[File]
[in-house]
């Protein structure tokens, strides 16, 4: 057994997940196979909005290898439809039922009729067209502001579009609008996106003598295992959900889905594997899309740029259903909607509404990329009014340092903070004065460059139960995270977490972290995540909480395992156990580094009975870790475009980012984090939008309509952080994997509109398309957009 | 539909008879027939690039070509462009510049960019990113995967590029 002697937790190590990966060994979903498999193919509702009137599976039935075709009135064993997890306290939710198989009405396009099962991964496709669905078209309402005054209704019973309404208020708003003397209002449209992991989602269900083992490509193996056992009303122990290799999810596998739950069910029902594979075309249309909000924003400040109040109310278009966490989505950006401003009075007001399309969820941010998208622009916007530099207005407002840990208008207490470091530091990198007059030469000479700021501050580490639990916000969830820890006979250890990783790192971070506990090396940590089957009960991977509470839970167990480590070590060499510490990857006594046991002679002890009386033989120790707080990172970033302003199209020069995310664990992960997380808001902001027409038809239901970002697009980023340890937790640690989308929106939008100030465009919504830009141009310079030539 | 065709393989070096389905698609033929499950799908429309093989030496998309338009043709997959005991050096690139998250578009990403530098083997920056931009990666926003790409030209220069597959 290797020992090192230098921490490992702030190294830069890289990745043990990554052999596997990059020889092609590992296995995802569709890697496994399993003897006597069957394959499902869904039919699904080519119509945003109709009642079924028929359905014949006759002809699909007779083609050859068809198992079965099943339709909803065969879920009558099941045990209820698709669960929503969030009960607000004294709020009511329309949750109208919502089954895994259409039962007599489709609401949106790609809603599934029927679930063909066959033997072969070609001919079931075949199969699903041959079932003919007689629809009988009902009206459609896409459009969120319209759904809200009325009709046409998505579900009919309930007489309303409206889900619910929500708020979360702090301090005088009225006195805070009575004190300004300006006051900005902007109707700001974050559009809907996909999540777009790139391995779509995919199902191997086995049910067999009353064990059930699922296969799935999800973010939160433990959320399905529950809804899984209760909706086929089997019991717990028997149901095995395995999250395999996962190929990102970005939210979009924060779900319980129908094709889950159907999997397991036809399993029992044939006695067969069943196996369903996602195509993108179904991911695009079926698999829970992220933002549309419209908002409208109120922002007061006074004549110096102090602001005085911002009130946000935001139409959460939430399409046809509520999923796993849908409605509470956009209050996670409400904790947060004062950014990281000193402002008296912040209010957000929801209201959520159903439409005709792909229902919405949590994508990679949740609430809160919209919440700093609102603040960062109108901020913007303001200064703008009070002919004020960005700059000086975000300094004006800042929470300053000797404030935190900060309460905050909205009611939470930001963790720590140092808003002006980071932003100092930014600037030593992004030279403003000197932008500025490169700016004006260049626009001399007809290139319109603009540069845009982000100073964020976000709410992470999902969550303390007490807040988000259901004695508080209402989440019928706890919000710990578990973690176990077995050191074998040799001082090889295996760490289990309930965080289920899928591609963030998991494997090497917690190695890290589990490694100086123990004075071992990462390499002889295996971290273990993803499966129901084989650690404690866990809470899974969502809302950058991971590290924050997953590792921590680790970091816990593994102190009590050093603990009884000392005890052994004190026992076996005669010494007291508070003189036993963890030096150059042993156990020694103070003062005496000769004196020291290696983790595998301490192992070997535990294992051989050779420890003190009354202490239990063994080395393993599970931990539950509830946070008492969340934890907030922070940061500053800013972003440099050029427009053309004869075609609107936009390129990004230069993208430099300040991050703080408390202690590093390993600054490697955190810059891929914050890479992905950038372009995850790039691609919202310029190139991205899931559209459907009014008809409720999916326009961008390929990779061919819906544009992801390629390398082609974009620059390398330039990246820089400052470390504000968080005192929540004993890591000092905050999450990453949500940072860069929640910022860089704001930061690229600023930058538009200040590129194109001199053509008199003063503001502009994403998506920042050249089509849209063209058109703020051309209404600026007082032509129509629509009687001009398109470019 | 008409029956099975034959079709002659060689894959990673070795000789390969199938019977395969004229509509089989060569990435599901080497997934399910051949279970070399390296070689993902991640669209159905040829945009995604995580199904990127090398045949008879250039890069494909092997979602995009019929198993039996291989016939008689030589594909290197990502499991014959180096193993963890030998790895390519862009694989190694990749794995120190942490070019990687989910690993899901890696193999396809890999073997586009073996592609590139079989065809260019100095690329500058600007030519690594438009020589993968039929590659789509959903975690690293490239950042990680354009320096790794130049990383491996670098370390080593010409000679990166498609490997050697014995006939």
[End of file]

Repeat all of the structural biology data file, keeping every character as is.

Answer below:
[in-house]
């Protein structure tokens, strides 16, 4: 057994997940196979909005290898439809039922009729067209502001579009609008996106003598295992959900889905594997899309740029259903909607509404990329009014340092903070004065460059139960995270977490972290995540909480395992156990580094009975870790475009980012984090939008309509952080994997509109398309957009 | 539909008879027939690039070509462009510049960019990113995967590029 002697937790190590990966060994979903498999193919509702009137599976039935075709009135064993997890306290939710198989009405396009099962991964496709669905078209309402005054209704019973309404208020708003003397209002449209992991989602269900083992490509193996056992009303122990290799999810596998739950069910029902594979075309249309909000924003400040109040109310278009966490989505950006401003009075007001399309969820941010998208622009916007530099207005407002840990208008207490470091530091990198007059030469000479700021501050580490639990916000969830820890006979250890990783790192971070506990090396940590089957009960991977509470839970167990480590070590060499510490990857006594046991002679002890009386033989120790707080990172970033302003199209020069995310664990992960997380808001902001027409038809239901970002697009980023340890937790640690989308929106939008100030465009919504830009141009310079030539 | 065709393989070096389905698609033929499950799908429309093989030496998309338009043709997959005991050096690139998250578009990403530098083997920056931009990666926003790409030209220069597959 290797020992090192230098921490490992702030190294830069890289990745043990990554052999596997990059020889092609590992296995995802569709890697496994399993003897006597069957394959499902869904039919699904080519119509945003109709009642079924028929359905014949006759002809699909007779083609050859068809198992079965099943339709909803065969879920009558099941045990209820698709669960929503969030009960607000004294709020009511329309949750109208919502089954895994259409039962007599489709609401949106790609809603599934029927679930063909066959033997072969070609001919079931075949199969699903041959079932003919007689629809009988009902009206459609896409459009969120319209759904809200009325009709046409998505579900009919309930007489309303409206889900619910929500708020979360702090301090005088009225006195805070009575004190300004300006006051900005902007109707700001974050559009809907996909999540777009790139391995779509995919199902191997086995049910067999009353064990059930699922296969799935999800973010939160433990959320399905529950809804899984209760909706086929089997019991717990028997149901095995395995999250395999996962190929990102970005939210979009924060779900319980129908094709889950159907999997397991036809399993029992044939006695067969069943196996369903996602195509993108179904991911695009079926698999829970992220933002549309419209908002409208109120922002007061006074004549110096102090602001005085911002009130946000935001139409959460939430399409046809509520999923796993849908409605509470956009209050996670409400904790947060004062950014990281000193402002008296912040209010957000929801209201959520159903439409005709792909229902919405949590994508990679949740609430809160919209919440700093609102603040960062109108901020913007303001200064703008009070002919004020960005700059000086975000300094004006800042929470300053000797404030935190900060309460905050909205009611939470930001963790720590140092808003002006980071932003100092930014600037030593992004030279403003000197932008500025490169700016004006260049626009001399007809290139319109603009540069845009982000100073964020976000709410992470999902969550303390007490807040988000259901004695508080209402989440019928706890919000710990578990973690176990077995050191074998040799001082090889295996760490289990309930965080289920899928591609963030998991494997090497917690190695890290589990490694100086123990004075071992990462390499002889295996971290273990993803499966129901084989650690404690866990809470899974969502809302950058991971590290924050997953590792921590680790970091816990593994102190009590050093603990009884000392005890052994004190026992076996005669010494007291508070003189036993963890030096150059042993156990020694103070003062005496000769004196020291290696983790595998301490192992070997535990294992051989050779420890003190009354202490239990063994080395393993599970931990539950509830946070008492969340934890907030922070940061500053800013972003440099050029427009053309004869075609609107936009390129990004230069993208430099300040991050703080408390202690590093390993600054490697955190810059891929914050890479992905950038372009995850790039691609919202310029190139991205899931559209459907009014008809409720999916326009961008390929990779061919819906544009992801390629390398082609974009620059390398330039990246820089400052470390504000968080005192929540004993890591000092905050999450990453949500940072860069929640910022860089704001930061690229600023930058538009200040590129194109001199053509008199003063503001502009994403998506920042050249089509849209063209058109703020051309209404600026007082032509129509629509009687001009398109470019 | 008409029956099975034959079709002659060689894959990673070795000789390969199938019977395969004229509509089989060569990435599901080497997934399910051949279970070399390296070689993902991640669209159905040829945009995604995580199904990127090398045949008879250039890069494909092997979602995009019929198993039996291989016939008689030589594909290197990502499991014959180096193993963890030998790895390519862009694989190694990749794995120190942490070019990687989910690993899901890696193999396809890999073997586009073996592609590139079989065809260019100095690329500058600007030519690594438009020589993968039929590659789509959903975690690293490239950042990680354009320096790794130049990383491996670098370390080593010409000679990166498609490997050697014995006939």